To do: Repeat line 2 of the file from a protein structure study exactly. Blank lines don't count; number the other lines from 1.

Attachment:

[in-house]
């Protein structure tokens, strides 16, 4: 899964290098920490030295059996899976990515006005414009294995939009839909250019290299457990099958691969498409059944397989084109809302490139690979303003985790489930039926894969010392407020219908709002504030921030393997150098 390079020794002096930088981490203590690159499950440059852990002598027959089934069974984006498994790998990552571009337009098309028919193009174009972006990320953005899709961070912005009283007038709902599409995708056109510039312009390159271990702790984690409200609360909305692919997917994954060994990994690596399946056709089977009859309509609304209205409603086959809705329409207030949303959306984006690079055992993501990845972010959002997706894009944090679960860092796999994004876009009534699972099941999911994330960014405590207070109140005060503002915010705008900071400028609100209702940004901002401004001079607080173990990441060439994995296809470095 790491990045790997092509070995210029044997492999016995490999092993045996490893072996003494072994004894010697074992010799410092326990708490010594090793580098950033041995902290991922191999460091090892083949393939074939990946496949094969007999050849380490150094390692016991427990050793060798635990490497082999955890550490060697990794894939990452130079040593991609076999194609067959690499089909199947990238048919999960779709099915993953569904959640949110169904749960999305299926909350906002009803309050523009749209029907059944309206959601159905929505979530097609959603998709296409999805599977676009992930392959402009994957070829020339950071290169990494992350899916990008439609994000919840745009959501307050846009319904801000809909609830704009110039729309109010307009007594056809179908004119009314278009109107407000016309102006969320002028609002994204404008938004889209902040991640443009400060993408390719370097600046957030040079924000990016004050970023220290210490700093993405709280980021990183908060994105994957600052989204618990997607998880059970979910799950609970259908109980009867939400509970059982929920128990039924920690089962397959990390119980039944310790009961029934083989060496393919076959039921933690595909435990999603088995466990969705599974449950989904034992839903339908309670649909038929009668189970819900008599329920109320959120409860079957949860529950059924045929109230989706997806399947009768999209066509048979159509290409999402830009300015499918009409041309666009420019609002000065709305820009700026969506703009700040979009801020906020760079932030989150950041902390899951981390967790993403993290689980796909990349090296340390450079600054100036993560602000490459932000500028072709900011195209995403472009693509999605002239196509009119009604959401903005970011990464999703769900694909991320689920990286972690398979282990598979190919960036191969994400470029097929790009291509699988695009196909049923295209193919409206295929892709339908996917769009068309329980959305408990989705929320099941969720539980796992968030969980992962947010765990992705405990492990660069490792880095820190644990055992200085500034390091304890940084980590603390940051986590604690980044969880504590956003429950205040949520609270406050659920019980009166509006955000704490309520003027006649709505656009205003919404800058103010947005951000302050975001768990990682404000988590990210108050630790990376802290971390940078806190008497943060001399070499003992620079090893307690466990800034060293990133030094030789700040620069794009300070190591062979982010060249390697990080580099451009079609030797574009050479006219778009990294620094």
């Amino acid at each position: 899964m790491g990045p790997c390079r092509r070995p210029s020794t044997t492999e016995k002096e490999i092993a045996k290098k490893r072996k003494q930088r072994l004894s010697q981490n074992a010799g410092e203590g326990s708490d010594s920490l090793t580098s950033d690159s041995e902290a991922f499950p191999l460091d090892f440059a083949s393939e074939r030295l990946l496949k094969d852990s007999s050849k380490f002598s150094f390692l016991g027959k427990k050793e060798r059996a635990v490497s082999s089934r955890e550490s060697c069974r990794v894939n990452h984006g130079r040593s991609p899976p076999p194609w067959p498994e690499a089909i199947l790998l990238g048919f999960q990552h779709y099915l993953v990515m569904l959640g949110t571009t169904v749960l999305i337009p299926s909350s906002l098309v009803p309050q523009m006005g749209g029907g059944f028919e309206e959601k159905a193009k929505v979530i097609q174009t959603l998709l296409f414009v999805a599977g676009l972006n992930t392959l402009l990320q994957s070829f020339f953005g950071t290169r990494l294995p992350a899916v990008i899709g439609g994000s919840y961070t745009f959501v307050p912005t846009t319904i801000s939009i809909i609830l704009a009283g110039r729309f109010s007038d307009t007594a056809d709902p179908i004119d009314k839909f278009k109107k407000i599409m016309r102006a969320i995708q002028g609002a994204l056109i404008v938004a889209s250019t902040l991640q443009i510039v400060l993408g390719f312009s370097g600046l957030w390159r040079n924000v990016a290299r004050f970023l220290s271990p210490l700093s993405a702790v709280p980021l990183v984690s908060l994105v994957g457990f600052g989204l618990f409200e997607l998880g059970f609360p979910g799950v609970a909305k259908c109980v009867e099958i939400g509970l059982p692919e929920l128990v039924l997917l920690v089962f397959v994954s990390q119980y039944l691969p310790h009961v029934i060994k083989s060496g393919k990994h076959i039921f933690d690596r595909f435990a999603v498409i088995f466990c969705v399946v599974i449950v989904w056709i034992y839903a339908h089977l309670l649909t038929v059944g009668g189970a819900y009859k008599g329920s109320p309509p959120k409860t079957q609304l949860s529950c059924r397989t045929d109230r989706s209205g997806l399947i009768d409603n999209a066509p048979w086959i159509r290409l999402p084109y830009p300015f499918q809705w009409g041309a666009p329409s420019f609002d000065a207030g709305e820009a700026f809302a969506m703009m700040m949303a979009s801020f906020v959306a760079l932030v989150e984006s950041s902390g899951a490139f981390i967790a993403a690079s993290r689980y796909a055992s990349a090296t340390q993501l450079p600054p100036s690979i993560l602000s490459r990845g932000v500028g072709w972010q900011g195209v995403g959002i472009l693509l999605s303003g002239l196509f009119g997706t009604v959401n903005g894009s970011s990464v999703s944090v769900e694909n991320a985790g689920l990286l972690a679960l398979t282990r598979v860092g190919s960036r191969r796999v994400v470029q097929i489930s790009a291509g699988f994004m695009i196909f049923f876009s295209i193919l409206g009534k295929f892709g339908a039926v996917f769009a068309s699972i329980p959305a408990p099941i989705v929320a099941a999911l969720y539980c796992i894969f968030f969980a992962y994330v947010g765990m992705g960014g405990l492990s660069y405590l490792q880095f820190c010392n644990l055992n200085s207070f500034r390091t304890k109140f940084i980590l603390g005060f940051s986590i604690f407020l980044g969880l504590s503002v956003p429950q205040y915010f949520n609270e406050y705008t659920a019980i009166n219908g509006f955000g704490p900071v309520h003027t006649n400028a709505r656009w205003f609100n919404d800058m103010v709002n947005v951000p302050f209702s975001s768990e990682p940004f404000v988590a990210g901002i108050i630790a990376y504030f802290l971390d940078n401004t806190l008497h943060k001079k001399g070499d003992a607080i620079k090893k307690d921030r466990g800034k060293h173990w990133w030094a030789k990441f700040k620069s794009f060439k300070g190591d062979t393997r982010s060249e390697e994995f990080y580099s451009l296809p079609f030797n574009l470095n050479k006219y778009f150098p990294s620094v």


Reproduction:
């Protein structure tokens, strides 16, 4: 899964290098920490030295059996899976990515006005414009294995939009839909250019290299457990099958691969498409059944397989084109809302490139690979303003985790489930039926894969010392407020219908709002504030921030393997150098 390079020794002096930088981490203590690159499950440059852990002598027959089934069974984006498994790998990552571009337009098309028919193009174009972006990320953005899709961070912005009283007038709902599409995708056109510039312009390159271990702790984690409200609360909305692919997917994954060994990994690596399946056709089977009859309509609304209205409603086959809705329409207030949303959306984006690079055992993501990845972010959002997706894009944090679960860092796999994004876009009534699972099941999911994330960014405590207070109140005060503002915010705008900071400028609100209702940004901002401004001079607080173990990441060439994995296809470095 790491990045790997092509070995210029044997492999016995490999092993045996490893072996003494072994004894010697074992010799410092326990708490010594090793580098950033041995902290991922191999460091090892083949393939074939990946496949094969007999050849380490150094390692016991427990050793060798635990490497082999955890550490060697990794894939990452130079040593991609076999194609067959690499089909199947990238048919999960779709099915993953569904959640949110169904749960999305299926909350906002009803309050523009749209029907059944309206959601159905929505979530097609959603998709296409999805599977676009992930392959402009994957070829020339950071290169990494992350899916990008439609994000919840745009959501307050846009319904801000809909609830704009110039729309109010307009007594056809179908004119009314278009109107407000016309102006969320002028609002994204404008938004889209902040991640443009400060993408390719370097600046957030040079924000990016004050970023220290210490700093993405709280980021990183908060994105994957600052989204618990997607998880059970979910799950609970259908109980009867939400509970059982929920128990039924920690089962397959990390119980039944310790009961029934083989060496393919076959039921933690595909435990999603088995466990969705599974449950989904034992839903339908309670649909038929009668189970819900008599329920109320959120409860079957949860529950059924045929109230989706997806399947009768999209066509048979159509290409999402830009300015499918009409041309666009420019609002000065709305820009700026969506703009700040979009801020906020760079932030989150950041902390899951981390967790993403993290689980796909990349090296340390450079600054100036993560602000490459932000500028072709900011195209995403472009693509999605002239196509009119009604959401903005970011990464999703769900694909991320689920990286972690398979282990598979190919960036191969994400470029097929790009291509699988695009196909049923295209193919409206295929892709339908996917769009068309329980959305408990989705929320099941969720539980796992968030969980992962947010765990992705405990492990660069490792880095820190644990055992200085500034390091304890940084980590603390940051986590604690980044969880504590956003429950205040949520609270406050659920019980009166509006955000704490309520003027006649709505656009205003919404800058103010947005951000302050975001768990990682404000988590990210108050630790990376802290971390940078806190008497943060001399070499003992620079090893307690466990800034060293990133030094030789700040620069794009300070190591062979982010060249390697990080580099451009079609030797574009050479006219778009990294620094």